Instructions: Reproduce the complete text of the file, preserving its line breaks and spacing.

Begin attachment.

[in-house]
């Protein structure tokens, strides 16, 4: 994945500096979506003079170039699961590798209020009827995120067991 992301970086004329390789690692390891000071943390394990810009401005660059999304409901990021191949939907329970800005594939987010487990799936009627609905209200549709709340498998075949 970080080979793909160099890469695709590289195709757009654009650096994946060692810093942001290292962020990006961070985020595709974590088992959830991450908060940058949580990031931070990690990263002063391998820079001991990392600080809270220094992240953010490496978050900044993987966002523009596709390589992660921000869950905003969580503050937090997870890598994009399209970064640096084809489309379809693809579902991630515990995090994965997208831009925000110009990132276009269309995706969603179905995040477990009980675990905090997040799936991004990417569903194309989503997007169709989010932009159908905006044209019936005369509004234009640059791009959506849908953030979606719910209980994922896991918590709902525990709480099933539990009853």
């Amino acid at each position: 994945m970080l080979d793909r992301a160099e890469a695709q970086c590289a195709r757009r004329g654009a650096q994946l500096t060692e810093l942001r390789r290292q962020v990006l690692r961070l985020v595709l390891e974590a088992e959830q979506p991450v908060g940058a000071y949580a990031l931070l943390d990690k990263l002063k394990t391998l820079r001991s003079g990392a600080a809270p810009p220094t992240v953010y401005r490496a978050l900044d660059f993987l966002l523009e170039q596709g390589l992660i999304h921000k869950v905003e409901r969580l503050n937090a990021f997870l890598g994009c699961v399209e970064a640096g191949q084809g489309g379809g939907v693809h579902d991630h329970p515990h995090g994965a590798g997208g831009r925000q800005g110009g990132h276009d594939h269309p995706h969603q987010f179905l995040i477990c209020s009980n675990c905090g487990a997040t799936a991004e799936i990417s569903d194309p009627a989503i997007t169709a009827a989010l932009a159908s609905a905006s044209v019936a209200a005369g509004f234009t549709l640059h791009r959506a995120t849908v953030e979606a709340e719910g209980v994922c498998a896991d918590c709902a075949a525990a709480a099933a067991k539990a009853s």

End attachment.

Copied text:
[in-house]
């Protein structure tokens, strides 16, 4: 994945500096979506003079170039699961590798209020009827995120067991 992301970086004329390789690692390891000071943390394990810009401005660059999304409901990021191949939907329970800005594939987010487990799936009627609905209200549709709340498998075949 970080080979793909160099890469695709590289195709757009654009650096994946060692810093942001290292962020990006961070985020595709974590088992959830991450908060940058949580990031931070990690990263002063391998820079001991990392600080809270220094992240953010490496978050900044993987966002523009596709390589992660921000869950905003969580503050937090997870890598994009399209970064640096084809489309379809693809579902991630515990995090994965997208831009925000110009990132276009269309995706969603179905995040477990009980675990905090997040799936991004990417569903194309989503997007169709989010932009159908905006044209019936005369509004234009640059791009959506849908953030979606719910209980994922896991918590709902525990709480099933539990009853």
């Amino acid at each position: 994945m970080l080979d793909r992301a160099e890469a695709q970086c590289a195709r757009r004329g654009a650096q994946l500096t060692e810093l942001r390789r290292q962020v990006l690692r961070l985020v595709l390891e974590a088992e959830q979506p991450v908060g940058a000071y949580a990031l931070l943390d990690k990263l002063k394990t391998l820079r001991s003079g990392a600080a809270p810009p220094t992240v953010y401005r490496a978050l900044d660059f993987l966002l523009e170039q596709g390589l992660i999304h921000k869950v905003e409901r969580l503050n937090a990021f997870l890598g994009c699961v399209e970064a640096g191949q084809g489309g379809g939907v693809h579902d991630h329970p515990h995090g994965a590798g997208g831009r925000q800005g110009g990132h276009d594939h269309p995706h969603q987010f179905l995040i477990c209020s009980n675990c905090g487990a997040t799936a991004e799936i990417s569903d194309p009627a989503i997007t169709a009827a989010l932009a159908s609905a905006s044209v019936a209200a005369g509004f234009t549709l640059h791009r959506a995120t849908v953030e979606a709340e719910g209980v994922c498998a896991d918590c709902a075949a525990a709480a099933a067991k539990a009853s």